UN 'could get Paul Conroy out', wife Kate says
The wife of a British photographer injured in Syria during an attack in Homs has said the United Nations (UN) could get him out.
Mr Conroy, 47, was hurt in an attack on a media centre that left two reporters and a French photographer dead.
His wife, Kate, from Totnes, Devon, said the use of the UN might be "another angle".
The UK Government said it was doing "everything it possibly can" to get Mr Conroy home.
Mr Conroy was working for the Sunday Times and was with correspondent Marie Colvin when she was killed in the attack on Wednesday.
The Devon-based freelance photographer and father-of-three was hit by shrapnel in the leg and stomach.
Mrs Conroy said she thought that UK government representatives were "doing almost as much as they possibly can".
However, she had suggested the government should "forget protocol".
"The other angle for me is to bring the UN into the mix," she said.
"If we can possibly get the UN involved, and perhaps have a UN vehicle going in to get them out, perhaps that's another option."
Mr Conroy's 11-year-old son, Otto, said that if anyone could get through Mr Conroy's ordeal, "it's definitely my dad".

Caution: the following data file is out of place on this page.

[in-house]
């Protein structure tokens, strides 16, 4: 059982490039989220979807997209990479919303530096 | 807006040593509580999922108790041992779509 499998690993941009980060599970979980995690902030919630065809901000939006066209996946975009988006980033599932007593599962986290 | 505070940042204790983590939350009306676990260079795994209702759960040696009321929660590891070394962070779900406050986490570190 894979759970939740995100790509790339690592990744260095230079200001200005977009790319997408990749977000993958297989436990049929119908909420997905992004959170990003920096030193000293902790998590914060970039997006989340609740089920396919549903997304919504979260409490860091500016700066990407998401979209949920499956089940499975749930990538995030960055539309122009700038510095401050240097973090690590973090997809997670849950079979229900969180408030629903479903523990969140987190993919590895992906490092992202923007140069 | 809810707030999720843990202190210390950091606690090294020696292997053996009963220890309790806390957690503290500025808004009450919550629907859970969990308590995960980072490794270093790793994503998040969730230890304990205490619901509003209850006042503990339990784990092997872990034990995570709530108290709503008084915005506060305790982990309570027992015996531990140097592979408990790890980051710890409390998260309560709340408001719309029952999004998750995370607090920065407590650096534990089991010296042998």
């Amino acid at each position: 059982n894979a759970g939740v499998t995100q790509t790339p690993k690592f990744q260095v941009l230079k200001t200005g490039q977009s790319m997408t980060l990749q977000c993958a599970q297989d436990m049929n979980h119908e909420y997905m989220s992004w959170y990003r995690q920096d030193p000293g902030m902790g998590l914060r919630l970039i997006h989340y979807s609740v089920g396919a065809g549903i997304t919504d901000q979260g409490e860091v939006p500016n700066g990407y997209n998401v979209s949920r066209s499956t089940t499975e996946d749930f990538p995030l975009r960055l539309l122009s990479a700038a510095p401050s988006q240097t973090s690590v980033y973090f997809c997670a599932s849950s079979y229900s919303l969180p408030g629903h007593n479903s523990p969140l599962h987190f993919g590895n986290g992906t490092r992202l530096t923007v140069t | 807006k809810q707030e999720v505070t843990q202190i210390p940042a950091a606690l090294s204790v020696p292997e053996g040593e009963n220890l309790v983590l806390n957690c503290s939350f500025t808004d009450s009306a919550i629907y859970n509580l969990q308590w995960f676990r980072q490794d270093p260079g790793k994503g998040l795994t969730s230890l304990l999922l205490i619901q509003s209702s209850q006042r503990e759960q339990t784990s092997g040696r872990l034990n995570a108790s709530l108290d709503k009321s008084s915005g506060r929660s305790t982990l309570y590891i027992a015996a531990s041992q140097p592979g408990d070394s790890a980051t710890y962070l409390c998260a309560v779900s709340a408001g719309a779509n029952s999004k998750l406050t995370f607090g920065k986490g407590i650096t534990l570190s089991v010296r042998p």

"He's just been to so many war zones, I know he can make this one," he said.
Prayers were said for Mr Conroy over the weekend, at churches in Totnes.
City 'under siege'
And, Grammy Award-winning singer Joss Stone, who was born in Devon and met Mr Conroy 10 years ago while filming a documentary, has joined campaigners aiming to secure his return.
His MP, Totnes Conservative, Dr Sarah Wollaston, said he had "not been forgotten".
"The priority has to be to get him out in the safest way possible," she said.
The Foreign Office told the BBC that Homs was under siege, which was making rescue operations very difficult.
But the British ambassador is said to be lobbying the Syrian foreign ministry, while talks are also taking place with the Red Crescent.